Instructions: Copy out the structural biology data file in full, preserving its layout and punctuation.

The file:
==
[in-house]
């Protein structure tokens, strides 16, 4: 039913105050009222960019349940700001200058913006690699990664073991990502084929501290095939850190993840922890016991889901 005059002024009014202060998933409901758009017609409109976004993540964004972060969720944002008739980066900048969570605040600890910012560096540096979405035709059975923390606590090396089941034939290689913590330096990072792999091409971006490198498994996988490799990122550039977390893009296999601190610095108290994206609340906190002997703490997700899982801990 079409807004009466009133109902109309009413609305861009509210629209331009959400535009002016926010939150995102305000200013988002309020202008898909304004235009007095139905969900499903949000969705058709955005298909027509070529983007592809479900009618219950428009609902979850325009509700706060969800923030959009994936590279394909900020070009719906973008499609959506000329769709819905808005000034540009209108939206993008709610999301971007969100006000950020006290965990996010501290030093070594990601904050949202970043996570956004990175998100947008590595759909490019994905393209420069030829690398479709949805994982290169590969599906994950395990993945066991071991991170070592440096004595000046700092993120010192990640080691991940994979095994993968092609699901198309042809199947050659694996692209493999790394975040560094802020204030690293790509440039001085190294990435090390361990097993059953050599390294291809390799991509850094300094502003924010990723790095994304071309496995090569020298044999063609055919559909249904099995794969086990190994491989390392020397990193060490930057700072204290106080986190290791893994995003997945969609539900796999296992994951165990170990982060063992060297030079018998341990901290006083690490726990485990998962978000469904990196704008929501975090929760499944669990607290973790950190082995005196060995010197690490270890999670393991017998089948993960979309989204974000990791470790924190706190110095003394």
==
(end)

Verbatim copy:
[in-house]
């Protein structure tokens, strides 16, 4: 039913105050009222960019349940700001200058913006690699990664073991990502084929501290095939850190993840922890016991889901 005059002024009014202060998933409901758009017609409109976004993540964004972060969720944002008739980066900048969570605040600890910012560096540096979405035709059975923390606590090396089941034939290689913590330096990072792999091409971006490198498994996988490799990122550039977390893009296999601190610095108290994206609340906190002997703490997700899982801990 079409807004009466009133109902109309009413609305861009509210629209331009959400535009002016926010939150995102305000200013988002309020202008898909304004235009007095139905969900499903949000969705058709955005298909027509070529983007592809479900009618219950428009609902979850325009509700706060969800923030959009994936590279394909900020070009719906973008499609959506000329769709819905808005000034540009209108939206993008709610999301971007969100006000950020006290965990996010501290030093070594990601904050949202970043996570956004990175998100947008590595759909490019994905393209420069030829690398479709949805994982290169590969599906994950395990993945066991071991991170070592440096004595000046700092993120010192990640080691991940994979095994993968092609699901198309042809199947050659694996692209493999790394975040560094802020204030690293790509440039001085190294990435090390361990097993059953050599390294291809390799991509850094300094502003924010990723790095994304071309496995090569020298044999063609055919559909249904099995794969086990190994491989390392020397990193060490930057700072204290106080986190290791893994995003997945969609539900796999296992994951165990170990982060063992060297030079018998341990901290006083690490726990485990998962978000469904990196704008929501975090929760499944669990607290973790950190082995005196060995010197690490270890999670393991017998089948993960979309989204974000990791470790924190706190110095003394």